After a morning of persistent and torrential rain, the sun finally broke through just as I was setting off for a meeting with two other botanists, to hunt for a rare sedge at Ancaster Valley SSSI. The brisk, cool wind had dried the vegetation by the time we arrived, which was fortunate because much of our time was spent walking on steep slopes, which could otherwise have been quite slippery. Sadly we didn't find the sedge, but saw plenty of other rare and local plants, and confirmed the continued presence of a good population of early purple-orchid in the adjacent hangar woodland.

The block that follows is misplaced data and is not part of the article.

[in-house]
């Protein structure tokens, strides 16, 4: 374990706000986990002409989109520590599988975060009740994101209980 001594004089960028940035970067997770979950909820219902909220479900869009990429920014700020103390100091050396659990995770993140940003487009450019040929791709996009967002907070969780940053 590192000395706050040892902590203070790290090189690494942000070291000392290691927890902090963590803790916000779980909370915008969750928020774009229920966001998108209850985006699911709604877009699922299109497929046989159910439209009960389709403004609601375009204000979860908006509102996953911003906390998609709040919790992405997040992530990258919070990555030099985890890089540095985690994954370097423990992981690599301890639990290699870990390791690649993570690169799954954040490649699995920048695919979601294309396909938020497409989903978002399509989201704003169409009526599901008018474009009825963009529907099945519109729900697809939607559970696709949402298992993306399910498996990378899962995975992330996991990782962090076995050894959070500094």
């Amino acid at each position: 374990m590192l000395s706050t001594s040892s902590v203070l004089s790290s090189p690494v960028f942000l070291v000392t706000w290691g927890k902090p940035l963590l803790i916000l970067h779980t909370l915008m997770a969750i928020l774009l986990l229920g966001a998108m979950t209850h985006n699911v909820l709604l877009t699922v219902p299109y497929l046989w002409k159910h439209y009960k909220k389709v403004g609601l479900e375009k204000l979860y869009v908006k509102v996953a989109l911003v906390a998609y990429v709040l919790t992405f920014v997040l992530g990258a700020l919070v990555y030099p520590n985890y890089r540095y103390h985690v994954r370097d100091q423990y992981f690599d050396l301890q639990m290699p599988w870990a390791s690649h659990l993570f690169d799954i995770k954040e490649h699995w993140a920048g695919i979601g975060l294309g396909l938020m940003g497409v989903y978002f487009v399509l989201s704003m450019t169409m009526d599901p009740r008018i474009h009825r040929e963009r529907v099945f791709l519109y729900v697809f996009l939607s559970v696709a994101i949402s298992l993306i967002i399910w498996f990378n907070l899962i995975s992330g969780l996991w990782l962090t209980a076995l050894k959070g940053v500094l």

On my way home I called in at the Woodnook Valley SSSI (see extra), another area of species-rich limestone grassland. Despite the sunshine, it still felt quite chilly and there was very little in flower. I was hunting for rosettes of man orchid. There was a good population a couple of years ago, but today I only managed to find one, though I suspect there are really many more that will become much more obvious in a few weeks.
I also spotted this solitary bee, hunkered down among the grass. It must have been quite cold, because it didn't fly away when I approached it. I haven't yet got a definite id, though it could be Andrena scotica, a common and widespread spring species which forages on spring-blossoming shrubs and trees and various low-growing flowers.